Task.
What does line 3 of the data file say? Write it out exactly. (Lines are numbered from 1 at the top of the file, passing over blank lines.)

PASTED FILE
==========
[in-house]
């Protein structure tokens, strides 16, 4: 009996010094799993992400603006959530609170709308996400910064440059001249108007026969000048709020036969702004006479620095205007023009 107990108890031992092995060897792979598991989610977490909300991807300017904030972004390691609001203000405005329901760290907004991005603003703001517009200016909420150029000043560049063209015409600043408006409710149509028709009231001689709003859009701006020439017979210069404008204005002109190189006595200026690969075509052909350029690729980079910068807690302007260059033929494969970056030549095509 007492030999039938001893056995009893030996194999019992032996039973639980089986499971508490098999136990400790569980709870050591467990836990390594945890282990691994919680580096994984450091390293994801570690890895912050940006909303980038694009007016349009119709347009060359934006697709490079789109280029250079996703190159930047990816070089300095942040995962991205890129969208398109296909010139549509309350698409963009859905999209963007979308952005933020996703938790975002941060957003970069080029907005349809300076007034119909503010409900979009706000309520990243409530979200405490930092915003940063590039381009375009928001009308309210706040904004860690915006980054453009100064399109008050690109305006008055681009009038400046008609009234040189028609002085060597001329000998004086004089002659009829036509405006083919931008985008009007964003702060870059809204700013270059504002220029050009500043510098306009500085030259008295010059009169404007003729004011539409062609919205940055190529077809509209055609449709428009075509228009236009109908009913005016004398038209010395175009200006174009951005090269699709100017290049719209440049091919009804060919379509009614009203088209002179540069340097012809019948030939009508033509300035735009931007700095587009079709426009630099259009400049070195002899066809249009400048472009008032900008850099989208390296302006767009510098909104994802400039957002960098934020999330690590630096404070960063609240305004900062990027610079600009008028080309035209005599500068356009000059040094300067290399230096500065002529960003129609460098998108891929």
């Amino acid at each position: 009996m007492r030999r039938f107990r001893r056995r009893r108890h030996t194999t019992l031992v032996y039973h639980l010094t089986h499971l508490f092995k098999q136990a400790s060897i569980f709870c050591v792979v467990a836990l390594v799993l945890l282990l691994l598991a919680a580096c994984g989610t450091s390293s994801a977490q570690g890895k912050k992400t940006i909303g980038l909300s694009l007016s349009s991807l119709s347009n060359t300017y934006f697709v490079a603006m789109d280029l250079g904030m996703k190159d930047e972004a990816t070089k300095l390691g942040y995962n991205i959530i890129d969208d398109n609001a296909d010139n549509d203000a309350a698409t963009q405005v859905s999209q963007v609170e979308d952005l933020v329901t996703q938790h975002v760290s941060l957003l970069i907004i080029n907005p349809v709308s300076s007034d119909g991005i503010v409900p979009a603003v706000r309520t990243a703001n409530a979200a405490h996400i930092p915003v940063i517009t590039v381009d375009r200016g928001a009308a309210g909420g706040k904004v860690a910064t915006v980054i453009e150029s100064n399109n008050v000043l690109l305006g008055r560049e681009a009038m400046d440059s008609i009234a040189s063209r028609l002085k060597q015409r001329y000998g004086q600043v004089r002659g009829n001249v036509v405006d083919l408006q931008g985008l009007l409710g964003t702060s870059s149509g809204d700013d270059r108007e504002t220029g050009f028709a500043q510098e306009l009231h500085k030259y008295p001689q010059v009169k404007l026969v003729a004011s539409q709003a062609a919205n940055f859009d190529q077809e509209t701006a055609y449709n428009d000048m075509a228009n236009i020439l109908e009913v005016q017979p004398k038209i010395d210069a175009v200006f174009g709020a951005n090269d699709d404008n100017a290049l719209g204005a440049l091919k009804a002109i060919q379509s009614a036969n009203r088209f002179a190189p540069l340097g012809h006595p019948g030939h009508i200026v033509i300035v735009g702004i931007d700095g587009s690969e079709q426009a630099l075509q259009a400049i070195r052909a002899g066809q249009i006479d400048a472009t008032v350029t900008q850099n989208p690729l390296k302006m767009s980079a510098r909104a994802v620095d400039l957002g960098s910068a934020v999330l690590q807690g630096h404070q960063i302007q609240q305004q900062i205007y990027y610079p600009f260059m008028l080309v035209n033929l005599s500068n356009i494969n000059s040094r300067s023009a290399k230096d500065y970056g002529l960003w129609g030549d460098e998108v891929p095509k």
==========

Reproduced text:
């Amino acid at each position: 009996m007492r030999r039938f107990r001893r056995r009893r108890h030996t194999t019992l031992v032996y039973h639980l010094t089986h499971l508490f092995k098999q136990a400790s060897i569980f709870c050591v792979v467990a836990l390594v799993l945890l282990l691994l598991a919680a580096c994984g989610t450091s390293s994801a977490q570690g890895k912050k992400t940006i909303g980038l909300s694009l007016s349009s991807l119709s347009n060359t300017y934006f697709v490079a603006m789109d280029l250079g904030m996703k190159d930047e972004a990816t070089k300095l390691g942040y995962n991205i959530i890129d969208d398109n609001a296909d010139n549509d203000a309350a698409t963009q405005v859905s999209q963007v609170e979308d952005l933020v329901t996703q938790h975002v760290s941060l957003l970069i907004i080029n907005p349809v709308s300076s007034d119909g991005i503010v409900p979009a603003v706000r309520t990243a703001n409530a979200a405490h996400i930092p915003v940063i517009t590039v381009d375009r200016g928001a009308a309210g909420g706040k904004v860690a910064t915006v980054i453009e150029s100064n399109n008050v000043l690109l305006g008055r560049e681009a009038m400046d440059s008609i009234a040189s063209r028609l002085k060597q015409r001329y000998g004086q600043v004089r002659g009829n001249v036509v405006d083919l408006q931008g985008l009007l409710g964003t702060s870059s149509g809204d700013d270059r108007e504002t220029g050009f028709a500043q510098e306009l009231h500085k030259y008295p001689q010059v009169k404007l026969v003729a004011s539409q709003a062609a919205n940055f859009d190529q077809e509209t701006a055609y449709n428009d000048m075509a228009n236009i020439l109908e009913v005016q017979p004398k038209i010395d210069a175009v200006f174009g709020a951005n090269d699709d404008n100017a290049l719209g204005a440049l091919k009804a002109i060919q379509s009614a036969n009203r088209f002179a190189p540069l340097g012809h006595p019948g030939h009508i200026v033509i300035v735009g702004i931007d700095g587009s690969e079709q426009a630099l075509q259009a400049i070195r052909a002899g066809q249009i006479d400048a472009t008032v350029t900008q850099n989208p690729l390296k302006m767009s980079a510098r909104a994802v620095d400039l957002g960098s910068a934020v999330l690590q807690g630096h404070q960063i302007q609240q305004q900062i205007y990027y610079p600009f260059m008028l080309v035209n033929l005599s500068n356009i494969n000059s040094r300067s023009a290399k230096d500065y970056g002529l960003w129609g030549d460098e998108v891929p095509k």